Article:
Why I oppose paying for water
Wednesday, 12 April 2017 11:07
Why do I oppose paying for drinking water?
1. Firstly I oppose the idea that if we use something we should pay for it. This is fine in a transactional relationship such as when someone buys coffee and a cake, or a car. But such a relationship between the state and the person is not appropriate. Why would a person want a state to exist? To provide her and her fellow inhabitants with certain necessary services. If people did not need states for certain services they would merely contract with private entities for those services. But instead, they choose to have a state and attach themselves to it for complex reasons not reducible to cash or credit transactions. It is therefore the function of the state to provide those services which include, education, health care, sanitation, water, public housing, public transport and justice.
2. All the legacy Irish political parties have a history of privatisation. This includes the now tiny Irish Labour Party. They also favour corporate interests over social interests. Like most people in this country I am convinced that Irish Water was set up specifically to be privatised. I believe drinking water (and water for washing) whould be in public ownership.
3. None of the the three legacy parties can be trusted. They have a history of making judgements based on the expediency of the moment, of favouring corporate or donor interest, of corruption on both petty and grand scales, of misleading their electorate and gross mismanagement of the public realm even when they are in good faith.
4. 90% of water consumption in Ireland comes from industry and farming, not from households. The saving that the government believes it will make by imposing water metering amounts to less than 0.5% of total water consumption in the state. The costs of metering and other initiatives are only comprehensible in terms of rendering private water consumption amenable to profit by a corporation. And in turn, this is only understandable as an ideological position. The government is expressing a neoliberal preference for private ownership of public goods. Or a disaste for taking care of its citizens.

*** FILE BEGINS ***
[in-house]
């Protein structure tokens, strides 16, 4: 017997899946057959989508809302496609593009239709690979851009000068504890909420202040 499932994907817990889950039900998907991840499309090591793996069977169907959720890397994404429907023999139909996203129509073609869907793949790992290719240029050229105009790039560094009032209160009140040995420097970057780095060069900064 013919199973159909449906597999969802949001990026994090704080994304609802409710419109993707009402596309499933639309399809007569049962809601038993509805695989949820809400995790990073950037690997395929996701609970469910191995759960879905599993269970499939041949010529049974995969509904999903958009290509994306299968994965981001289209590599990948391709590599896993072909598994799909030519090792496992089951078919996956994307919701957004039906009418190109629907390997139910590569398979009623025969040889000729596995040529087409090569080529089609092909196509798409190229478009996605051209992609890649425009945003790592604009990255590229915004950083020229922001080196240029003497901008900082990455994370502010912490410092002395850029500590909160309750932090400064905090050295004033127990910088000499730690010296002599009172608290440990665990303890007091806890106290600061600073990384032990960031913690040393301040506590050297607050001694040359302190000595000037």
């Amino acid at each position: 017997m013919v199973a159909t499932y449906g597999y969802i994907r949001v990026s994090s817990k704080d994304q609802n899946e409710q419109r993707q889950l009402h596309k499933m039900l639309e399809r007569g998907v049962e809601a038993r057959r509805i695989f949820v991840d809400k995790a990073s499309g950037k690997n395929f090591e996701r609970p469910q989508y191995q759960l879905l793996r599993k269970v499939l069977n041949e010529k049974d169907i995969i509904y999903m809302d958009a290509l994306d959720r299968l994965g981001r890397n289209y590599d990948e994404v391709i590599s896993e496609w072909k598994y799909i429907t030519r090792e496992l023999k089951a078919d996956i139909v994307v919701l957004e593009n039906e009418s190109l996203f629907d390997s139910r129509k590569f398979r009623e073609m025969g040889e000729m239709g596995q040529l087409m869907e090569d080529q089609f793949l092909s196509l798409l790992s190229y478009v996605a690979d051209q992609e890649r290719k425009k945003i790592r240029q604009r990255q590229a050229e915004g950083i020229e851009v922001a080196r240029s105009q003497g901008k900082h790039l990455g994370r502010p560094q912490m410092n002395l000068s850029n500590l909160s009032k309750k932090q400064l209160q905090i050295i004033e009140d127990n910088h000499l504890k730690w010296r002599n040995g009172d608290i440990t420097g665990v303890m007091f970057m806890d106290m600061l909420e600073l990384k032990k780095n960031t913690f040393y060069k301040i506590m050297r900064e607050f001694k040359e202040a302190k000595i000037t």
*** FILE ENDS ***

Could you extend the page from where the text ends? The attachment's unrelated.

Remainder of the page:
5. I am certain that if any charging structure whatever is put in place, the legacy political parties will see it as precedent. As has been the case before, the charging structure will be gradually modified to make everyone pay and once that has been achieved, privatisation will happen next. If politicans are interested in making people with pools pay more then the simple answer is to tax pools. You don’t need a meter to know if someone has a pool in their garden.
6. I have no objection to meters as part of a drive to eliminate wastage, but I see no reason why every house should be metered. For people to accept any meters at all it is necessary to put something like a constitutional protection to water in place. Why? Because nobody really trusts the legacy political parties.